I have a wonderful wife. Too wonderful rumbustious boys. A roof over our heads. Karen and I have both completed an accountancy course (ACCA) and a degree course respectively over the last few months – Karen is merely awaiting her final results (out in Feb). I’ve nearly completed the first rewrite of my novel – next step will be sourcing an agent. It’s very early days yet but we calculated than we’ve paid off about £9k from our mortgage.

So if we’re not rich in money we’re at least rich in assets and home comforts. And we’re not going to starve.

But a bit of elasticity would be nice. A holiday would be nice (I’m not even thinking “abroad”). To be able to buy a luxury item once in a while without feeling guilty would be nice.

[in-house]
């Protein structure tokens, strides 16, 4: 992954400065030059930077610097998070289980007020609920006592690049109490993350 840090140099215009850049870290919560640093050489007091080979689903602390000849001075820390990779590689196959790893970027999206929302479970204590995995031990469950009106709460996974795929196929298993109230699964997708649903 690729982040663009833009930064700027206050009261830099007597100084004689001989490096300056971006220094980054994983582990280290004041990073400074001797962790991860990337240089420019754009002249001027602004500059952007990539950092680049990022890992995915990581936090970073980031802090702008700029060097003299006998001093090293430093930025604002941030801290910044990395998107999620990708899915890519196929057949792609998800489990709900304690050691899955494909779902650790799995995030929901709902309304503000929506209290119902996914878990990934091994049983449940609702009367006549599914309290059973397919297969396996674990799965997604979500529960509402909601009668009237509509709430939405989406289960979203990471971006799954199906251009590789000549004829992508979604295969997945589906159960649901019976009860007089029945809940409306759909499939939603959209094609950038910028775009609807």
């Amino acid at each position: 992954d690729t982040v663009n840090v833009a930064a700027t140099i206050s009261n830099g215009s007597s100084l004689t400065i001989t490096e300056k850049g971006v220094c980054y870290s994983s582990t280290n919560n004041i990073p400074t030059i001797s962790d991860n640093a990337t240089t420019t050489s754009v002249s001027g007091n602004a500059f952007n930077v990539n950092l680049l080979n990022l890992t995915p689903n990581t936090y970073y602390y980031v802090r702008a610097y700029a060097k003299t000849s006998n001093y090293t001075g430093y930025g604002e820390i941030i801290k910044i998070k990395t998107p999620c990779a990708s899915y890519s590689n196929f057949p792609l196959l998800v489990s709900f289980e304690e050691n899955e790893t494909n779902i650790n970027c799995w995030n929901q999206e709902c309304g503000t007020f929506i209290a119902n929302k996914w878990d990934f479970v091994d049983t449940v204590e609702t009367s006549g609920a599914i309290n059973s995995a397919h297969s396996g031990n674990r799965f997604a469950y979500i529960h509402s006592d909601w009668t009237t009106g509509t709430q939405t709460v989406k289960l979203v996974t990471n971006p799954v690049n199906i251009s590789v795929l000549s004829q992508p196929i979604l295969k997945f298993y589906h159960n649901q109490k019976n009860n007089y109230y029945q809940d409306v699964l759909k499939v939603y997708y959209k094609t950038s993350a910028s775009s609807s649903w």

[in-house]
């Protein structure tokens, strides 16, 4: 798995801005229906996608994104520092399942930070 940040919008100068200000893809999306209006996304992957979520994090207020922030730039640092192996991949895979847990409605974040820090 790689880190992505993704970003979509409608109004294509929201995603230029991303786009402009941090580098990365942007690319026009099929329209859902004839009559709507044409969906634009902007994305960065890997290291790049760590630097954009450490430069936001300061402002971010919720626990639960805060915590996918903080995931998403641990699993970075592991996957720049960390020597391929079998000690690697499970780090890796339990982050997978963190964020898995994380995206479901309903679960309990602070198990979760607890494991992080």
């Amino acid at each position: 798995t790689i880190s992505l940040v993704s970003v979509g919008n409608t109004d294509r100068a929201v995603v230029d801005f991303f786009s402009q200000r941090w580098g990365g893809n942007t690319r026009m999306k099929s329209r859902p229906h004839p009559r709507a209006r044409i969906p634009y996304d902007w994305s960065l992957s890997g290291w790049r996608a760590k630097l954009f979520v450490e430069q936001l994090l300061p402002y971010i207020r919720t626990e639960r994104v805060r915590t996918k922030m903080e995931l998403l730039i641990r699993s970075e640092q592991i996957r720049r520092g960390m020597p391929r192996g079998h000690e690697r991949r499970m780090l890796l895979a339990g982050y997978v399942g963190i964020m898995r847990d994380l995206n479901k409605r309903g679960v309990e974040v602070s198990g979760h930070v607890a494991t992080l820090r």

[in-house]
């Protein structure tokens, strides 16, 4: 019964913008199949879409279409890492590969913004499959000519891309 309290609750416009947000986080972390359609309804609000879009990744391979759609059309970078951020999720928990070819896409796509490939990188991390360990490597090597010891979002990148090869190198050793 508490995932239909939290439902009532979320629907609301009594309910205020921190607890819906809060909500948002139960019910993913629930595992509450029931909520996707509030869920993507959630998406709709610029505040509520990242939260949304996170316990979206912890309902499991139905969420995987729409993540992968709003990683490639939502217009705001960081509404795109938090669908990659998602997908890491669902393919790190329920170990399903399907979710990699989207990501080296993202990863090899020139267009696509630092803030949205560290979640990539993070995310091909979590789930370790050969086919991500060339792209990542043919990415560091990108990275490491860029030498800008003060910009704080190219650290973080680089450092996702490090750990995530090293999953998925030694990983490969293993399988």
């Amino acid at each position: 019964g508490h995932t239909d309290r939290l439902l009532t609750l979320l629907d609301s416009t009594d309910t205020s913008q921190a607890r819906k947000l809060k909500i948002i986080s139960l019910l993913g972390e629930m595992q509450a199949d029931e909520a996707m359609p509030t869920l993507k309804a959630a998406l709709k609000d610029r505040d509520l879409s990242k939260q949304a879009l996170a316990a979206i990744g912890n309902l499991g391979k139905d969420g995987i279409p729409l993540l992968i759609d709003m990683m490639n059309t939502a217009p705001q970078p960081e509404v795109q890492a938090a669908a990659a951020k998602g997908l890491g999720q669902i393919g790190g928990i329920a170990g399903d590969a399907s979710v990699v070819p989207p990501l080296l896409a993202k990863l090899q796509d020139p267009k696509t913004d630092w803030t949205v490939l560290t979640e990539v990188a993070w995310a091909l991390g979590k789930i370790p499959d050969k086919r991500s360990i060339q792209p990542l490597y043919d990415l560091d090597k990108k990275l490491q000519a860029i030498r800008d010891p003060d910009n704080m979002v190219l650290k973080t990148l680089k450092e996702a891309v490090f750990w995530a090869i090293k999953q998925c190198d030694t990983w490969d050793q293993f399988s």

Although I’m not sure if it will help we have a financial advisor coming round to visit us this evening. Somebody independent and professional to take on board our haemorrhaging fortunes to see if they can apply a tourniquet. If nothing else she might be able to get us a better deal on our mortgage, I suppose. I’m not holding my breath though. I can’t help suspecting it will merely result in a tightening up of moolah elsewhere. Swings and roundabouts as they say.

Sorry. I’m meant to be being positive. Reasons to be cheerful and all that.

Ahem. At least she’s not a bailiff.

There, is that close enough?

Friday, January 22, 2010

George Davis Is Innocent

The above appeared, clumsily spray painted on the wall of a dilapidated pub building in Leamington, a couple of months before Christmas.